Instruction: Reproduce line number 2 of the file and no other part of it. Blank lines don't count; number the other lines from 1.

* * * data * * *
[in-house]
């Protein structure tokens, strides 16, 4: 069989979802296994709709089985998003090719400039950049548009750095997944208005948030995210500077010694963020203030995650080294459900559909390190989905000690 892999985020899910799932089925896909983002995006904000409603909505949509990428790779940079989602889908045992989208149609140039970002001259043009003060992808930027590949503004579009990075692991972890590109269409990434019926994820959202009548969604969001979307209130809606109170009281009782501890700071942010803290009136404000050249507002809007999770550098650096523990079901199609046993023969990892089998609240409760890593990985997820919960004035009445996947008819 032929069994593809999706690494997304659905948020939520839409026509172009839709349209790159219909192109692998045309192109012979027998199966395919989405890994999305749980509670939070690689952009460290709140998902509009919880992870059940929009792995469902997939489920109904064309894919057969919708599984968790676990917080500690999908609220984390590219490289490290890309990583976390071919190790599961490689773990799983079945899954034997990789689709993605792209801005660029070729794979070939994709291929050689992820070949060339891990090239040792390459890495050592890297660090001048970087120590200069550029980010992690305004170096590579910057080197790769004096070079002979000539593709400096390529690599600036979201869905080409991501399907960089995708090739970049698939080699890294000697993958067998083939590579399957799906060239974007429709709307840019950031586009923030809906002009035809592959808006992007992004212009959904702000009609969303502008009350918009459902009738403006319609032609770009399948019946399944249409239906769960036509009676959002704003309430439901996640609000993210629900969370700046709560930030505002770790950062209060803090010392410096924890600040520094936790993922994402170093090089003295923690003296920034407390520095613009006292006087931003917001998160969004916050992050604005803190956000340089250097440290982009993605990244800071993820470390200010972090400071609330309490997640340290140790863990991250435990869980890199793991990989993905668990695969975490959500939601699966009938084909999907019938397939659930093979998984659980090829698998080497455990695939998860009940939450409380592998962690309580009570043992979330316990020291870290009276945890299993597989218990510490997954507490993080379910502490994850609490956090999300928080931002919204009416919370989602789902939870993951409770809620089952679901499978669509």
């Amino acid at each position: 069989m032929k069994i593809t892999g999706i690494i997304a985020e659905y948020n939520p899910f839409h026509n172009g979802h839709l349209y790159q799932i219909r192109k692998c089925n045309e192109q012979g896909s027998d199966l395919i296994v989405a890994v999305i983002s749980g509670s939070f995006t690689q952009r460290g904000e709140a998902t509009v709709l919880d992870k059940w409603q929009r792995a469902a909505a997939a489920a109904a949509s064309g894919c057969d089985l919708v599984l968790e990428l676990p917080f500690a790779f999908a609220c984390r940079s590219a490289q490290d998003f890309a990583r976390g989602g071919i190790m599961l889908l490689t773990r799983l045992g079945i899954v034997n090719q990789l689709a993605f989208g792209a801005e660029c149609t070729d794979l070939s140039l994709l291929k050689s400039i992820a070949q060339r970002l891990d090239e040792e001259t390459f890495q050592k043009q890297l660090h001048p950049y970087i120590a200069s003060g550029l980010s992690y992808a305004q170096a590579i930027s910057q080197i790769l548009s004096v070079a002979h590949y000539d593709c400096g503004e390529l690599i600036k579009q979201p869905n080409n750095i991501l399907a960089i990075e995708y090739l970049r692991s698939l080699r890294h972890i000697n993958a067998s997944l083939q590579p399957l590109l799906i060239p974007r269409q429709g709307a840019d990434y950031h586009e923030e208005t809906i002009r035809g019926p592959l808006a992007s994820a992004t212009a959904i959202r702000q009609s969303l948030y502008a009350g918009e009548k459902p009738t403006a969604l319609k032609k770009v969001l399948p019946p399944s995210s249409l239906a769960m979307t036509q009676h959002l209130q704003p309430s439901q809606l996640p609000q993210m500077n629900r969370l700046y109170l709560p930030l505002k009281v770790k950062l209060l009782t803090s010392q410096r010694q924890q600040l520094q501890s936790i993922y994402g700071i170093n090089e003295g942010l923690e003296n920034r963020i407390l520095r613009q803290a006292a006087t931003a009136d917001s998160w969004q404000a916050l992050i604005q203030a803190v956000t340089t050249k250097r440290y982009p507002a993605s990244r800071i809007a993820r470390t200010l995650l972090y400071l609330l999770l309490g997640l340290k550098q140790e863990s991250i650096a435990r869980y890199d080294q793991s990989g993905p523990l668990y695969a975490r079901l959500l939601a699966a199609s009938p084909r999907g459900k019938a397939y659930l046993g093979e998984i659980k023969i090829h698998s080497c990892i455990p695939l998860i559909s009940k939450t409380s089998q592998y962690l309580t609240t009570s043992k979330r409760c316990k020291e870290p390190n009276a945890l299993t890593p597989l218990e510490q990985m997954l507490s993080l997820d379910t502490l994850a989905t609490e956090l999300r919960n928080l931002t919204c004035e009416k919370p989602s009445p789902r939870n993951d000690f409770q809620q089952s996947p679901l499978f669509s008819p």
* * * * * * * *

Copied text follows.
């Protein structure tokens, strides 16, 4: 069989979802296994709709089985998003090719400039950049548009750095997944208005948030995210500077010694963020203030995650080294459900559909390190989905000690 892999985020899910799932089925896909983002995006904000409603909505949509990428790779940079989602889908045992989208149609140039970002001259043009003060992808930027590949503004579009990075692991972890590109269409990434019926994820959202009548969604969001979307209130809606109170009281009782501890700071942010803290009136404000050249507002809007999770550098650096523990079901199609046993023969990892089998609240409760890593990985997820919960004035009445996947008819 032929069994593809999706690494997304659905948020939520839409026509172009839709349209790159219909192109692998045309192109012979027998199966395919989405890994999305749980509670939070690689952009460290709140998902509009919880992870059940929009792995469902997939489920109904064309894919057969919708599984968790676990917080500690999908609220984390590219490289490290890309990583976390071919190790599961490689773990799983079945899954034997990789689709993605792209801005660029070729794979070939994709291929050689992820070949060339891990090239040792390459890495050592890297660090001048970087120590200069550029980010992690305004170096590579910057080197790769004096070079002979000539593709400096390529690599600036979201869905080409991501399907960089995708090739970049698939080699890294000697993958067998083939590579399957799906060239974007429709709307840019950031586009923030809906002009035809592959808006992007992004212009959904702000009609969303502008009350918009459902009738403006319609032609770009399948019946399944249409239906769960036509009676959002704003309430439901996640609000993210629900969370700046709560930030505002770790950062209060803090010392410096924890600040520094936790993922994402170093090089003295923690003296920034407390520095613009006292006087931003917001998160969004916050992050604005803190956000340089250097440290982009993605990244800071993820470390200010972090400071609330309490997640340290140790863990991250435990869980890199793991990989993905668990695969975490959500939601699966009938084909999907019938397939659930093979998984659980090829698998080497455990695939998860009940939450409380592998962690309580009570043992979330316990020291870290009276945890299993597989218990510490997954507490993080379910502490994850609490956090999300928080931002919204009416919370989602789902939870993951409770809620089952679901499978669509």